oa South African Family Practice - Immunisation-related knowledge, attitudes and practices of mothers in Kinshasa, Democratic Republic of the Congo : original research
|Article Title||Immunisation-related knowledge, attitudes and practices of mothers in Kinshasa, Democratic Republic of the Congo : original research|
|© Publisher:||Medpharm Publications|
|Journal||South African Family Practice|
|Author||M.A. Mapatano, K. Kayembe, L. Piripiri and K. Nyandwe|
|Publication Date||Mar 2008|
Background: In the Democratic Republic of Congo, it was reported in 1995 that the routine coverage for BCG was as low as 47%, and that it was 27% for DPT3, 28% for OPV3 and 39% for measles vaccine. The trend also was declining unevenly. This study aimed to determine the reasons for such low coverage, examining the socio-demographic characteristics of mothers and health system factors such as health services barriers. It further sought to assess the knowledge, attitudes and practices of mothers associated with routine immunisation.
Methods: In 1999, a cross-sectional household survey applied a systematic sampling technique in a sample of eight out of the 22 health zones that then served the population of Kinshasa. These were dichotomised into low- and high-coverage health zones, based on BCG immunisation coverage. Mothers of children aged from zero to four years were the respondents to a standardised questionnaire.
Results: A total of 1 613 children aged zero to four years participated in the study. Awareness of immunisation and its importance in protecting a child against diseases was universal, although most mothers could not tell exactly against which diseases. Mothers had positive attitudes towards immunisation (98%). Coverage based on the immunisation card, however, was as low as 37%, indicating a discrepancy between the high level of knowledge and positive attitudes, with the observed low immunisation coverage. The father's education and the mother's experience of an EPI-targeted disease in the family emerged as significant predictors of complete immunisation of the child. The father's involvement and the mother's ability to cite signs of severity of EPI diseases were associated with the child's vaccination status in the high-coverage health zone. The mother's vaccine-related knowledge was a predictor of immunisation status only in the low-coverage zone.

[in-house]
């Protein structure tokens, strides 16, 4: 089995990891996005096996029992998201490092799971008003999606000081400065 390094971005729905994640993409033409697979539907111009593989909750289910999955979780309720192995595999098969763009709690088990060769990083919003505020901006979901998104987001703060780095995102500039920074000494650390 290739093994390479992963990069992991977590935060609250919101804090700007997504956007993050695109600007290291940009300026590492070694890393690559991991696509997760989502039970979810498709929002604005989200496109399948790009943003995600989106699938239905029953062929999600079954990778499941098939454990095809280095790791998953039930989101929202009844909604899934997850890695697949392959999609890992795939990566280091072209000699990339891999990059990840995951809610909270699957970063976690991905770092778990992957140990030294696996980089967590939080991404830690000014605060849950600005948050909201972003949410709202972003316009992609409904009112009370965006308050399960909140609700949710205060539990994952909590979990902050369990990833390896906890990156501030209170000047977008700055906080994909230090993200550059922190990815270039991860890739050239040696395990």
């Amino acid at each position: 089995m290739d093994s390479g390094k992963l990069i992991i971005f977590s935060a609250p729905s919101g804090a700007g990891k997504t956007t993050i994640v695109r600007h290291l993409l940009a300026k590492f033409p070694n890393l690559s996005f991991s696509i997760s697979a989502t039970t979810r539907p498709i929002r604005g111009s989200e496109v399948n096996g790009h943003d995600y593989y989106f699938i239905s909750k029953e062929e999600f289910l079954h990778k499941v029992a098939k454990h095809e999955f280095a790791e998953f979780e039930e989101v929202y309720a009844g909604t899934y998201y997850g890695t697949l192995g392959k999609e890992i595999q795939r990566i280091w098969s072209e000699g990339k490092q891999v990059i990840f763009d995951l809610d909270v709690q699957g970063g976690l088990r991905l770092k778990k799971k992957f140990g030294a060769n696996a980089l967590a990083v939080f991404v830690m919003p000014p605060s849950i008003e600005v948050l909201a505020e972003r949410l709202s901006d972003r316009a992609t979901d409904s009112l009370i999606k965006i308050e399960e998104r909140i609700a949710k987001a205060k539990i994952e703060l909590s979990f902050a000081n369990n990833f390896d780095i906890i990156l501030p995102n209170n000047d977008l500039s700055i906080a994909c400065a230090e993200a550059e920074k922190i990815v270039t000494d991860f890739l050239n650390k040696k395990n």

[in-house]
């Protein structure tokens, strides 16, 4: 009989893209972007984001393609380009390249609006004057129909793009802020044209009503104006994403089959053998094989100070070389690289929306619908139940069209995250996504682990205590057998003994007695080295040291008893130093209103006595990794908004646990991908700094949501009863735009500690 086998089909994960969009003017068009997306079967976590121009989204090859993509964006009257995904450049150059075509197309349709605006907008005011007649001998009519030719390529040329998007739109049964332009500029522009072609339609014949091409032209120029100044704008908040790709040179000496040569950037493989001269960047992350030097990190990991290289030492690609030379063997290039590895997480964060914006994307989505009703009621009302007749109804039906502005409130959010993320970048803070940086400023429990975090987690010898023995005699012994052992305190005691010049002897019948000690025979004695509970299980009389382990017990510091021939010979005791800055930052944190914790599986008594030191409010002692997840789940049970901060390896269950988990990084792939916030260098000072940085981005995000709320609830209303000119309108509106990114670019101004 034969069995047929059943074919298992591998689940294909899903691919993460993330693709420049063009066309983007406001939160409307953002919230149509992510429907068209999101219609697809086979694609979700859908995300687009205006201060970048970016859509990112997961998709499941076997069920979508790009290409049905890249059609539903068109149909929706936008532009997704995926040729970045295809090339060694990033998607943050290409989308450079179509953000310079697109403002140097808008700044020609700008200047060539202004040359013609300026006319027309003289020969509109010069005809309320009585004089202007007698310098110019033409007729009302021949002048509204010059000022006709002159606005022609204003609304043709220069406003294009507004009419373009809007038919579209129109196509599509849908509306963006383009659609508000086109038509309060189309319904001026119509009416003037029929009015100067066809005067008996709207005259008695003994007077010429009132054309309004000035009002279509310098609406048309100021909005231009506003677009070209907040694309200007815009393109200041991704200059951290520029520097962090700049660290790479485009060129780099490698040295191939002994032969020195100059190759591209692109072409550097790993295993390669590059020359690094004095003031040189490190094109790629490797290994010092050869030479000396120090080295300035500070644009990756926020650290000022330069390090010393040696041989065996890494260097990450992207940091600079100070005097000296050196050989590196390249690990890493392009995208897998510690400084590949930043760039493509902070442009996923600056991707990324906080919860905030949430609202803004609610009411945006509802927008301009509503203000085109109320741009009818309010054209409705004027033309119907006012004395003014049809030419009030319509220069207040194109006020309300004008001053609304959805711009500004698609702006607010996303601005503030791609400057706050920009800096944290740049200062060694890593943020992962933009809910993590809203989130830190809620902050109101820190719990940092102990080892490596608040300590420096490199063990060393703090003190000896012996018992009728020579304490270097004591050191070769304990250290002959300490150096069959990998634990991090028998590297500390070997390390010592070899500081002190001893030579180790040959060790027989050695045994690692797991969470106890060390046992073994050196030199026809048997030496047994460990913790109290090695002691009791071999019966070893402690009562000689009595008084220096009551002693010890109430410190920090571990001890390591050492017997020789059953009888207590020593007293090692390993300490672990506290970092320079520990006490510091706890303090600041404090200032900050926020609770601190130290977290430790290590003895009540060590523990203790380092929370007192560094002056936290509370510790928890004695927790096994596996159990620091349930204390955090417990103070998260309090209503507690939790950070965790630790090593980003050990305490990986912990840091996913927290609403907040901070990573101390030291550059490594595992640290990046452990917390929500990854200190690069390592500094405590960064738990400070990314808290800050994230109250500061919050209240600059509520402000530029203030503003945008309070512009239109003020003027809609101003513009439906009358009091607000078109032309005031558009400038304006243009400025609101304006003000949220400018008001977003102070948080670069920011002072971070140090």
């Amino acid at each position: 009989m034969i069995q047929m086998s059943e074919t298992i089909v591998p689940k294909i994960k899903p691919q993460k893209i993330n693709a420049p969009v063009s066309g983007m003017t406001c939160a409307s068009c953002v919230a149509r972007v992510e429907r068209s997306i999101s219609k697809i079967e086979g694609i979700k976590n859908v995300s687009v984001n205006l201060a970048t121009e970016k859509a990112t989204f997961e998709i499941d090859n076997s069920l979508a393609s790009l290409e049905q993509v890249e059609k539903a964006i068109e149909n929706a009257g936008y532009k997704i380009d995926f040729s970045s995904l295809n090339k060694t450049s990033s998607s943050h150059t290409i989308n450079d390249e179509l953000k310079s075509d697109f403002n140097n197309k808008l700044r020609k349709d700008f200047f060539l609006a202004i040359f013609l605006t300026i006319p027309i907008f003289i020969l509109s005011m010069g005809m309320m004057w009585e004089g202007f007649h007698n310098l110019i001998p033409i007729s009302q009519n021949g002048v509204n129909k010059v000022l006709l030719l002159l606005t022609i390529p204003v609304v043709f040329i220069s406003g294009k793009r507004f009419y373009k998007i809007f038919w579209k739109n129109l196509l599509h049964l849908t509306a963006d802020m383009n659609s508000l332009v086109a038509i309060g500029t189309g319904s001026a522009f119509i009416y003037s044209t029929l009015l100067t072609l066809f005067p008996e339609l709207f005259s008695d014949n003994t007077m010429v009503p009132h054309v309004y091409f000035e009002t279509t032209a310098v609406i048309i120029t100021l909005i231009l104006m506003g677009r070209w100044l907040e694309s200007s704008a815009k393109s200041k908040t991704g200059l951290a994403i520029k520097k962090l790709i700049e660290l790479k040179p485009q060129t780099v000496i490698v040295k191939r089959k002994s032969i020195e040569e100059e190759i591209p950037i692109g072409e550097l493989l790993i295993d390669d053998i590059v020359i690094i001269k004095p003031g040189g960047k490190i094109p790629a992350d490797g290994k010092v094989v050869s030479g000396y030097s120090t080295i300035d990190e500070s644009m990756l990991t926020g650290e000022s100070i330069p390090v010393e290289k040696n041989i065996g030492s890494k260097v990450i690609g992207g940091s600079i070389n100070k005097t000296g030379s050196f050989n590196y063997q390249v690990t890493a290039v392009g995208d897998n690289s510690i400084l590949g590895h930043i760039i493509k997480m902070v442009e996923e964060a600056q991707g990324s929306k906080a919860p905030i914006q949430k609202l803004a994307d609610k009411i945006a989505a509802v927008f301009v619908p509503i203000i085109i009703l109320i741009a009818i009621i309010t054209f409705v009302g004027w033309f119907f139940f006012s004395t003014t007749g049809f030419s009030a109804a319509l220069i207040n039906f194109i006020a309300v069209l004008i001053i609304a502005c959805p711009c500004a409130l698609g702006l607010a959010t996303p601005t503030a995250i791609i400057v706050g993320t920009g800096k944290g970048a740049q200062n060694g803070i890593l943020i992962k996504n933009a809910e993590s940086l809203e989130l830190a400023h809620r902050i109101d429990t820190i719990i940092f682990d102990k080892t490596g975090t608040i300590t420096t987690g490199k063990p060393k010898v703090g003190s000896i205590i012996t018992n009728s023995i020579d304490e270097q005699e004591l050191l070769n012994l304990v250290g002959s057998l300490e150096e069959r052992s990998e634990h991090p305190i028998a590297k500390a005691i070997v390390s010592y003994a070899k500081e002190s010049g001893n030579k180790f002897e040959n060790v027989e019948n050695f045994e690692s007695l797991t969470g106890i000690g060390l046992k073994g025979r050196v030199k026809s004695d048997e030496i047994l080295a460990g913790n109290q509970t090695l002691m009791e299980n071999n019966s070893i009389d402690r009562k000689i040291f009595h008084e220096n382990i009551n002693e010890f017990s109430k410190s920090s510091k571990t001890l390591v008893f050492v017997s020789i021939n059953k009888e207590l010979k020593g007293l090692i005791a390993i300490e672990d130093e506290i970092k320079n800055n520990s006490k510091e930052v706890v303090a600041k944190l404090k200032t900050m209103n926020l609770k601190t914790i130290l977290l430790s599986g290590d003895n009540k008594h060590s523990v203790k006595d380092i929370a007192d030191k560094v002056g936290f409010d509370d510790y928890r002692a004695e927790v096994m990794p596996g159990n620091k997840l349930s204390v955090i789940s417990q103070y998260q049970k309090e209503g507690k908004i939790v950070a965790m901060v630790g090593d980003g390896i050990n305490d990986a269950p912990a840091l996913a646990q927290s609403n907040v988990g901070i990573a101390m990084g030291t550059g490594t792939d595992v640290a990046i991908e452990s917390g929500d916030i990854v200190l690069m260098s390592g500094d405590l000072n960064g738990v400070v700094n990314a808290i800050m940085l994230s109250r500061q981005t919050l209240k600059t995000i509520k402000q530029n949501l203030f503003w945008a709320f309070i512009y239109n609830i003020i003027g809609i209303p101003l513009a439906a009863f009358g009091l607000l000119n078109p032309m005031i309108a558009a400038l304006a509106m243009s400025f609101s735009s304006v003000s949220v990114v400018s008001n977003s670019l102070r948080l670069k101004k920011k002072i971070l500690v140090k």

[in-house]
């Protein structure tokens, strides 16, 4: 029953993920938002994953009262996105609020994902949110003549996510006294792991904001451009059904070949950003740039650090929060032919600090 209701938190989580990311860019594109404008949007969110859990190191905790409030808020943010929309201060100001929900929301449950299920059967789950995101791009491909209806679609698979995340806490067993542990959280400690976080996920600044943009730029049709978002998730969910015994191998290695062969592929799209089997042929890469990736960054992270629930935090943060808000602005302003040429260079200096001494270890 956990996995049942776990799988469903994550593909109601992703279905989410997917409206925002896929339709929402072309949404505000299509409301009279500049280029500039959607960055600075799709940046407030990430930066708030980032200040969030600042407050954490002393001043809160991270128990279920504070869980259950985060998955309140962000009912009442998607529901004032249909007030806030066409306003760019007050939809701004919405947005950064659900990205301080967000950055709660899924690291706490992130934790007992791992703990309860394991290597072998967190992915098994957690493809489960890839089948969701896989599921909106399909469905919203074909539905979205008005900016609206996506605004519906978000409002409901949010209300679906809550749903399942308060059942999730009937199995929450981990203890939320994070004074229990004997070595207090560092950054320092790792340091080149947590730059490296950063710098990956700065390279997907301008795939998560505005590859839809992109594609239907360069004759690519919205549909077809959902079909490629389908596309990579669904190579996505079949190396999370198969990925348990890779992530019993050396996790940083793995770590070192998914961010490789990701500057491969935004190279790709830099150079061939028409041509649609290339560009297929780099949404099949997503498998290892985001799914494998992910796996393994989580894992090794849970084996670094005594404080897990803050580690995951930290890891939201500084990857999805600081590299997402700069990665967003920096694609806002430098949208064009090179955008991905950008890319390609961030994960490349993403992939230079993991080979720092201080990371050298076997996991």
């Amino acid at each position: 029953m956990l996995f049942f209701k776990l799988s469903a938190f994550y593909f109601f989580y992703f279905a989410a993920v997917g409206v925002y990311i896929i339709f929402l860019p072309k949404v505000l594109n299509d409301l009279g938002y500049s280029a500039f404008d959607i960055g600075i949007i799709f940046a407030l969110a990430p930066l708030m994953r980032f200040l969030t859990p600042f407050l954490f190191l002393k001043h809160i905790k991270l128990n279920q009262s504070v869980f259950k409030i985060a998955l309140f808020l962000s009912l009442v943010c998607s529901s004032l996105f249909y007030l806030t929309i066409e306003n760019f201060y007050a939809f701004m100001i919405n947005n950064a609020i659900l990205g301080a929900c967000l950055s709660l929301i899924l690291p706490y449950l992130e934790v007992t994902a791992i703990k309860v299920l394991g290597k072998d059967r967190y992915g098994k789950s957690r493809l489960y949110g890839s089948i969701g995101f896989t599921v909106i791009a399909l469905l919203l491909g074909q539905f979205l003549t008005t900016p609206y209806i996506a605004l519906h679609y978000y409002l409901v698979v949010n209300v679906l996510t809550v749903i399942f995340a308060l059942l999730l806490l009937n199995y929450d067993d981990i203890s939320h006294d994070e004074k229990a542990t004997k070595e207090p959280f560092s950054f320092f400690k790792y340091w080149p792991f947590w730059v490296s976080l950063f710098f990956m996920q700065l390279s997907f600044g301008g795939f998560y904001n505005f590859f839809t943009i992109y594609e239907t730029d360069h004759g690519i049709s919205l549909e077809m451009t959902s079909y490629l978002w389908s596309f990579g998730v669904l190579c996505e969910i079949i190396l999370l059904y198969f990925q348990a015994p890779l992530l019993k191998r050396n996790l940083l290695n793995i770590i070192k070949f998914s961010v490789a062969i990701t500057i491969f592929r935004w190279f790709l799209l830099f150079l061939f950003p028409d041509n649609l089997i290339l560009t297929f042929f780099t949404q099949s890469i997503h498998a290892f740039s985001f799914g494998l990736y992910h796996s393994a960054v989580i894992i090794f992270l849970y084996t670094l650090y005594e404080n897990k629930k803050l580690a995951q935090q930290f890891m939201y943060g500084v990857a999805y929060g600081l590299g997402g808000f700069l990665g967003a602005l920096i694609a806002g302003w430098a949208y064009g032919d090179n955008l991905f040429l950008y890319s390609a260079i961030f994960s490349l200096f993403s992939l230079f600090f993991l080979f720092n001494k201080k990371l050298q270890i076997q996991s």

Conclusion: Different factors determine the complete vaccination status, depending on whether the child lives in a zone with low or high routine EPI coverage. For example, the father's involvement is associated with the child's vaccination status in the high-coverage zone, but not in the low-coverage zone. Programmes and policy makers should take these factors into account when designing strategies to increase immunisation coverage.
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